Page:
Governor Romney, Hope Matters

Let me preface this post by assuring you it is not a political entry, despite being inspired by the words of the current Republican presidential candidate.  I fully realize that the context of Governor Romney’s words pertained to his issues with President Obama’s stance on Mid East turmoil.  I am not writing about Mid East turmoil, or Republicans, or Democrats.  I am not writing about politics.  I am writing about hope, something I do a lot of around here.  Please do not view this post through a political lens.   

Yesterday, as I was prepping dinner, I was listening to NPR.  I turned the radio on mid-story, and heard a clip of Mitt Romney addressing the Virginia Military Institute.  “Hope is not a strategy,” is what I heard.  It was a bit like a slap in the face, as hope is my strategy.  Hope is what gets me through my days, you see.  On the bad days, I hope for better days, and on the good days, I hope for more — more joy, more life, more of the Good Things that keep me going.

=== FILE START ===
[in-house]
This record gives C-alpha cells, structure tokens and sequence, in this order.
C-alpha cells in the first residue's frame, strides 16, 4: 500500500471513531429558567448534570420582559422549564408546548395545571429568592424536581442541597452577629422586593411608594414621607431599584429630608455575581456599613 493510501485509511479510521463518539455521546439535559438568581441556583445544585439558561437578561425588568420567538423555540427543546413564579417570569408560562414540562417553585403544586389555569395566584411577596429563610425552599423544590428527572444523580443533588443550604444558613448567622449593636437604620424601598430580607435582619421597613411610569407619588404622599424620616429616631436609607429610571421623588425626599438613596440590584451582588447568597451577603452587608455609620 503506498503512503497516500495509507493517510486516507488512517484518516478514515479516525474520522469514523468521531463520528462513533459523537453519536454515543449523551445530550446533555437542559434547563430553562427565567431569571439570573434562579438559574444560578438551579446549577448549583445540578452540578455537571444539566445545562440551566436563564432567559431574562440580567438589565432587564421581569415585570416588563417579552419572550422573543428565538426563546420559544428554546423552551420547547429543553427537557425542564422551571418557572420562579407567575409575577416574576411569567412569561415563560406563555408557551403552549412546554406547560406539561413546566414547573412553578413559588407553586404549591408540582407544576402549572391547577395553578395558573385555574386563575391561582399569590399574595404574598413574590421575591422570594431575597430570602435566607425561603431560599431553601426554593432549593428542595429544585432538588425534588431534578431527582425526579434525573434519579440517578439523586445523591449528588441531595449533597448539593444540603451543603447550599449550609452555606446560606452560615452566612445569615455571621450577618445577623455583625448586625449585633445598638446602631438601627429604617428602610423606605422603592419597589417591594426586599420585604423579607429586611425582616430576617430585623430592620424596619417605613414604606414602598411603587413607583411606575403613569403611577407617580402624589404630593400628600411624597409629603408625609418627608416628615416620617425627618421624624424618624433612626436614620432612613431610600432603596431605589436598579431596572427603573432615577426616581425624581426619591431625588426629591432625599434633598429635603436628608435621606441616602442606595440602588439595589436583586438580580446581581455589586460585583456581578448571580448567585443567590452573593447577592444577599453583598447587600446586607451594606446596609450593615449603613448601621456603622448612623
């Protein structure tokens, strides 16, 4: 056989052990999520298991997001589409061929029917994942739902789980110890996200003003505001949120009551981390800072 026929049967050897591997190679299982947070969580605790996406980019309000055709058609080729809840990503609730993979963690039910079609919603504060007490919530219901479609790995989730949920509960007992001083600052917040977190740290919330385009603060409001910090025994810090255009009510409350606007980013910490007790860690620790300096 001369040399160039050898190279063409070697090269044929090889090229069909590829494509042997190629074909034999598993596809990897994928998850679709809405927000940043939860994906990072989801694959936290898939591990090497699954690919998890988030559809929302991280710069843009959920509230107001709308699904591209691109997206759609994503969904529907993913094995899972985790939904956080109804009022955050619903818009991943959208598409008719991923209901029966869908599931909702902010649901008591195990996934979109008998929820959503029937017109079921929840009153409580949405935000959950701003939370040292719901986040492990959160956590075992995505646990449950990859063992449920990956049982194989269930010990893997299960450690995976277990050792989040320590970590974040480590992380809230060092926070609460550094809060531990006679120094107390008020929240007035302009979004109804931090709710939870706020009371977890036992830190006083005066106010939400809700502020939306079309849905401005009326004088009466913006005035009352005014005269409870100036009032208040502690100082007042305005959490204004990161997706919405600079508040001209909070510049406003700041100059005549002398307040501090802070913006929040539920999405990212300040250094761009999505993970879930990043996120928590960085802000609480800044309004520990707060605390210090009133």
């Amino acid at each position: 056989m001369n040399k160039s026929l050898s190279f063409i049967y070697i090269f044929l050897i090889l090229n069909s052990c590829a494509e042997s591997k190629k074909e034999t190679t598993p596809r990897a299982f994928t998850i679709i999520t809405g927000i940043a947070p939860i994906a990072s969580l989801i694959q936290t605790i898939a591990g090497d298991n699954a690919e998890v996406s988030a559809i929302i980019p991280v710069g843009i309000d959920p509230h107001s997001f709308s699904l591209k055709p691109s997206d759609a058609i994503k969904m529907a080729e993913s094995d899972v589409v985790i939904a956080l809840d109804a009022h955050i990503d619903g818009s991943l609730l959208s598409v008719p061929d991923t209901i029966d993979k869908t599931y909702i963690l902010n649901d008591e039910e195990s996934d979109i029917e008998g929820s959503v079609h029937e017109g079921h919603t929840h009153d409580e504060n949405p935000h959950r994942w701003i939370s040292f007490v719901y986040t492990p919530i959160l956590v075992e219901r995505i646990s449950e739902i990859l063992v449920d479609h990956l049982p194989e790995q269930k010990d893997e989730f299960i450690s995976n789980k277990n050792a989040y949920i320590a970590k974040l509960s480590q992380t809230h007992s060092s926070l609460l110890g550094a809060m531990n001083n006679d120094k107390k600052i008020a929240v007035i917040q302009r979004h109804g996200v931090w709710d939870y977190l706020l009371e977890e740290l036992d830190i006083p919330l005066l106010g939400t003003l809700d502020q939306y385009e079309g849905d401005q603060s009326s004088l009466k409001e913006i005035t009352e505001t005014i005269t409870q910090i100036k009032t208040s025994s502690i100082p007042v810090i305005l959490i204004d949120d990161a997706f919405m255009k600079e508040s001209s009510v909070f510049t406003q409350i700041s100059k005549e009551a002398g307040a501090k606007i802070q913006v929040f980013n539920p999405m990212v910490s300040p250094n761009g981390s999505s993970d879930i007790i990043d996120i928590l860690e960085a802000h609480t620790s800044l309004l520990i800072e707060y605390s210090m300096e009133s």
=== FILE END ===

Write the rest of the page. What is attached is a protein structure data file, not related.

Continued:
Governor Romney, of course, was not discussing Cancer Moms and what they need to get through their day.  He was discussing foreign policy specific to the Middle East.  I know that.  The man is in the midst of the fight of his life and he is doing his best to connect with voters, appear presidential, and do what needs to be done to move in to that Oval Office come next January.  I get it, I do, but still, I was struck.

It made me think about hope and what it means to me, to you, to our world.  Merriam Webster’s online edition defines hope as, “to cherish a desire with anticipation,” or “to desire with expectation of obtainment,” or this, “to expect with confidence.”  Huh.  Not only do I not agree with Governor Romney on this, I don’t agree with Merriam Webster either. does better, “the feeling that what is wanted can be had or that events will turn out for the best.”  Still no cigar, but it is closer to my own definition of hope